Exhibited
Montreal, The Montreal Museum of Fine Arts, Lost Paradise: Symbolist Europe, 8 June - 15 October, 1995, cat. 415, pl. 168.

Lot Essay

We occasionally find ourselves in darker parts of the world, and, as a rule, feel more easy there. What a beautiful hour of the day is that of the twilight when things disappear and seem to melt into each other, and a great beautiful feeling of peace overshadows all. Why not, if we feel this, have this feeling reflect itself in our work?
Edward Steichen

The Pool—Evening: A Symphony to a Race and to a Soul is well-known as one of Edward Steichen’s earliest significant works, having been made in Milwaukee, Wisconsin, at the age of twenty years old. It has the distinction of being one of a small group of three works to be purchased by Alfred Stieglitz during their first meeting in New York City in 1900. The print of this image purchased by Stieglitz at that time was eventually gifted by Georgia O’Keeffe to the Art Institute of Chicago, and bears the inscription ‘Steichen’s first “Masterpiece” on the reverse in Stieglitz’s own hand.

The Pool—Evening was made within the vicinity of the family home in Milwaukee. It is one of a small group of studies of the woods at twilight made around the same time. They are reproduced in Naef 451 and 452, A Life in Photographs, plates 9-12 and Longwell, The Master Prints, plates 3, 5, 6, and 7. In Camera Work, Charles H. Caffin elucidates on this attraction to those wooded areas, in 'The Art of Eduard J. Steichen' (New York, no. 30, April 1910, p. 34) as follows:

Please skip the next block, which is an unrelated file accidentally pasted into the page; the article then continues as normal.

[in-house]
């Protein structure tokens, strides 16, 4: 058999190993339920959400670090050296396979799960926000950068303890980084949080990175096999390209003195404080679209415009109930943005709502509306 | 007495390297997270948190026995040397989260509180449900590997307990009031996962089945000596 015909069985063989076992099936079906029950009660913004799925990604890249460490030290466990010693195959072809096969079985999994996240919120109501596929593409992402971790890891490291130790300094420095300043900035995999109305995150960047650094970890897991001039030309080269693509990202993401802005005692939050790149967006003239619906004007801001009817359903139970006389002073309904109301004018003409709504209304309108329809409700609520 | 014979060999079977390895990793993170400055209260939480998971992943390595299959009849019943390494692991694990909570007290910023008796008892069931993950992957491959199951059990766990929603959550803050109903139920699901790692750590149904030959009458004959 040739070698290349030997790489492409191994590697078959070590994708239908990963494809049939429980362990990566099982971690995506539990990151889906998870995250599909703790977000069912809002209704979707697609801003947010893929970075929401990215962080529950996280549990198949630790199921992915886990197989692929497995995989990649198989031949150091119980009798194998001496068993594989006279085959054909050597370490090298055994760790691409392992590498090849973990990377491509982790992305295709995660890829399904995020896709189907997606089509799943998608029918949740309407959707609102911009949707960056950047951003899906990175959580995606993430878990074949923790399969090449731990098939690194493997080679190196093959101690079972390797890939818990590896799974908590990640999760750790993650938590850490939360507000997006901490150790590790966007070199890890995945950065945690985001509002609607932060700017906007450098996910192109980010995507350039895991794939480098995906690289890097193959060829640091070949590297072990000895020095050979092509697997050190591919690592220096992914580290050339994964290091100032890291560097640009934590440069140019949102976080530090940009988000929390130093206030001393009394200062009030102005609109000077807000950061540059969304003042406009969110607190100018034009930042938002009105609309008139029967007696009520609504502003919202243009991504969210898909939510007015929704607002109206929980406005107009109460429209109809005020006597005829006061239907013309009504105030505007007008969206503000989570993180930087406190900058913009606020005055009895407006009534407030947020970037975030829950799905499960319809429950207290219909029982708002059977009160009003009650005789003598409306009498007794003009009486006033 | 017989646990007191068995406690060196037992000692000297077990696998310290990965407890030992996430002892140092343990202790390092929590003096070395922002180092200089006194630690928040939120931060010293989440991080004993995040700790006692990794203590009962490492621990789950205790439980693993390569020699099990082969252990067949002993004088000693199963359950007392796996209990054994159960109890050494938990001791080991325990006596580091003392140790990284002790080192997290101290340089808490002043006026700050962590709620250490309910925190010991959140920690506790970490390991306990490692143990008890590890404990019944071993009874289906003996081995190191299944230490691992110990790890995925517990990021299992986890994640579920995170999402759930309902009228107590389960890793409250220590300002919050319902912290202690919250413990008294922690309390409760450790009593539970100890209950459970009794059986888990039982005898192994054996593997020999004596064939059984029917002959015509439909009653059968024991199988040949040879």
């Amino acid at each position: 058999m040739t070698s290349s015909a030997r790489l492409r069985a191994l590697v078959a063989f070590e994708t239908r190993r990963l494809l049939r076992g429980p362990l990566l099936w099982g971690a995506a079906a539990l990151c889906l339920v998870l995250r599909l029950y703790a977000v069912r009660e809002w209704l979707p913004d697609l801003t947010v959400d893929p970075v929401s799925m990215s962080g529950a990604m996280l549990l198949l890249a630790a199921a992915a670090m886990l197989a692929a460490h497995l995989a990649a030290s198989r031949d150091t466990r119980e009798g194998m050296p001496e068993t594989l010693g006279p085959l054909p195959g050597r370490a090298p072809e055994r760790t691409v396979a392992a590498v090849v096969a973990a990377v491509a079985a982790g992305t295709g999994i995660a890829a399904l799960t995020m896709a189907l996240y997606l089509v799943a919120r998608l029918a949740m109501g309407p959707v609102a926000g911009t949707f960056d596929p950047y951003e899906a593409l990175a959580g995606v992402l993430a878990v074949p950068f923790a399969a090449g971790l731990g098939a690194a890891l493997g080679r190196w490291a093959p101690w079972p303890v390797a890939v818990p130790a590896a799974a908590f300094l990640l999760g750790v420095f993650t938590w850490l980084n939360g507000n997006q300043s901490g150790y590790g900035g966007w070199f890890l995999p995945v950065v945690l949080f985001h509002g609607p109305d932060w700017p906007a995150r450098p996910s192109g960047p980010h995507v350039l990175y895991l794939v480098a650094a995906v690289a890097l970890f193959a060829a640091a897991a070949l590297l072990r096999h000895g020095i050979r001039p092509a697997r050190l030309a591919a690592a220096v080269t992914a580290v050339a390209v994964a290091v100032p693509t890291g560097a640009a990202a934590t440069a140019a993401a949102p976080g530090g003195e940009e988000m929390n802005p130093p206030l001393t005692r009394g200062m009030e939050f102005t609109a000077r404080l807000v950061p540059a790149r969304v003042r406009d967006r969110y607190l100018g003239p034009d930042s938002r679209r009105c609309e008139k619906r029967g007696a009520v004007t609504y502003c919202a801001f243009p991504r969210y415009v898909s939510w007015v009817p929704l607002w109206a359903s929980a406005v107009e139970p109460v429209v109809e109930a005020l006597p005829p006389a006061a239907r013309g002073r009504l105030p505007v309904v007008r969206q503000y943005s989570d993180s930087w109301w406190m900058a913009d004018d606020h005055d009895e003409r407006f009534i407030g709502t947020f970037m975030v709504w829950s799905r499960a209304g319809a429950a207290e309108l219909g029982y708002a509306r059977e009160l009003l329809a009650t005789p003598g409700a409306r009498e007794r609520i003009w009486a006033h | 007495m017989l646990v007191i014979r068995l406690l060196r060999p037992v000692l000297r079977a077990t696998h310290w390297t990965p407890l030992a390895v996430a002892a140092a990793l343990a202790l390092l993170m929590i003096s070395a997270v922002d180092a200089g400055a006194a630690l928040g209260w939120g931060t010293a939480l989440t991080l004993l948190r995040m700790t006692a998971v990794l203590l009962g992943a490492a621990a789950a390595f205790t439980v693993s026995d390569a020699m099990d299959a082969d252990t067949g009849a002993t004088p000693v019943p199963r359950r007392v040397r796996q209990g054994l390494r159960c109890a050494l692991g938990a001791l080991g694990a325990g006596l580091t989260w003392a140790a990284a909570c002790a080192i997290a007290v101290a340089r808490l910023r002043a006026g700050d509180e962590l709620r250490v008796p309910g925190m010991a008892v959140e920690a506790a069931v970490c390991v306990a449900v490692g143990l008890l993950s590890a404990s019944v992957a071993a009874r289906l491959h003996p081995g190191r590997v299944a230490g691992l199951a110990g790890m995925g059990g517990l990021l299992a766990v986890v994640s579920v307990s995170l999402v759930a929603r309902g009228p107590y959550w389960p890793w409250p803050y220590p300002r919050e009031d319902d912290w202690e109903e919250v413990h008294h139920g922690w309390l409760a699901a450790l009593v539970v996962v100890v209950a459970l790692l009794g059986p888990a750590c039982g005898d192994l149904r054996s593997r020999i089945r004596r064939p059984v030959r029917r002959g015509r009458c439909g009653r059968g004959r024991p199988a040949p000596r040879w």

Then Whistler, whose influence few if any moderns have escaped … affected this young man profoundly. He found in the great artist not only technical example but a kinship of spirit. Steichen himself is somewhat arrogantly intolerant of the commonplace; rapturously devout toward that which is choicely beautiful; but, first and foremost, he was keenly sensitive to the master’s abstraction of spirit, to his preference for the expression of the idea. So Steichen sought it where for a while, in the seventies, Whistler sought it, and where we ordinary folk who are not painters seek for it, especially when we are young, namely, in the twilight and the night. It is in the penumbra, between the clear visibility of things and their total extinction in darkness, when the concreteness of appearances becomes merged in half-realized, half-baffled vision, that spirit seems to disengage itself from matter and to envelope it with a mystery of soul-suggestion.